from the section address. See the comments under --change-addresses, above. If
section does not exist in the input file, a warning will be issued, unless
--no-change-warnings is used.

--change-section-lma section{=,+,-}val
Set or change the LMA address of the named section. The LMA address is the address
where the section will be loaded into memory at program load time. Normally this is
the same as the VMA address, which is the address of the section at program run time,
but on some systems, especially those where a program is held in ROM, the two can be
different. If = is used, the section address is set to val. Otherwise, val is added
to or subtracted from the section address. See the comments under --change-addresses,
above. If section does not exist in the input file, a warning will be issued, unless
--no-change-warnings is used.

--change-section-vma section{=,+,-}val
Set or change the VMA address of the named section. The VMA address is the address
where the section will be located once the program has started executing. Normally
this is the same as the LMA address, which is the address where the section will be
loaded into memory, but on some systems, especially those where a program is held in
ROM, the two can be different. If = is used, the section address is set to val.
Otherwise, val is added to or subtracted from the section address. See the comments
under --change-addresses, above. If section does not exist in the input file, a
warning will be issued, unless --no-change-warnings is used.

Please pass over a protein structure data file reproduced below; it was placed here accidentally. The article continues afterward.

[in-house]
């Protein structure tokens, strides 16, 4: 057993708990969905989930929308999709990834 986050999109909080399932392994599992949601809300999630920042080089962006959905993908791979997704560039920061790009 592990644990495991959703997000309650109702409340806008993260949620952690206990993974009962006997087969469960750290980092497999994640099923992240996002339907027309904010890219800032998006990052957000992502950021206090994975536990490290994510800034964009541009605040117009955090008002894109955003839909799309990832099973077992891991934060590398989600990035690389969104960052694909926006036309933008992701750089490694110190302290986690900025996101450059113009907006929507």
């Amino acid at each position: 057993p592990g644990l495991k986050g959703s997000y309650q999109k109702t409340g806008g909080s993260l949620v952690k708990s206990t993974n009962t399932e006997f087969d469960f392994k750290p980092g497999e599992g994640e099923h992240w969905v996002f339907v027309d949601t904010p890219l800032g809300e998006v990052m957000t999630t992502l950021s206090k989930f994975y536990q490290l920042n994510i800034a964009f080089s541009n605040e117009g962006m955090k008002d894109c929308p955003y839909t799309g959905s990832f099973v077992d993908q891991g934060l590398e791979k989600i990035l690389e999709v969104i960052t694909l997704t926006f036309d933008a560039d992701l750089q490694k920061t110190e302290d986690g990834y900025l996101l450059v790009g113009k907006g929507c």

--change-warnings
--adjust-warnings
If --change-section-address or --change-section-lma or --change-section-vma is used,
and the named section does not exist, issue a warning. This is the default.

--no-change-warnings
--no-adjust-warnings
Do not issue a warning if --change-section-address or --adjust-section-lma or
--adjust-section-vma is used, even if the named section does not exist.

--set-section-flags section=flags
Set the flags for the named section. The flags argument is a comma separated string
of flag names. The recognized names are alloc, contents, load, noload, readonly,
code, data, rom, share, and debug. You can set the contents flag for a section which
does not have contents, but it is not meaningful to clear the contents flag of a
section which does have contents--just remove the section instead. Not all flags are
meaningful for all object file formats.

--add-section sectionname=filename
Add a new section named sectionname while copying the file. The contents of the new
section are taken from the file filename. The size of the section will be the size of
the file. This option only works on file formats which can support sections with
arbitrary names.

--rename-section oldname=newname[,flags]
Rename a section from oldname to newname, optionally changing the section's flags to
flags in the process. This has the advantage over usng a linker script to perform the
rename in that the output stays as an object file and does not become a linked
executable.

This option is particularly helpful when the input format is binary, since this will
always create a section called .data. If for example, you wanted instead to create a
section called .rodata containing binary data you could use the following command line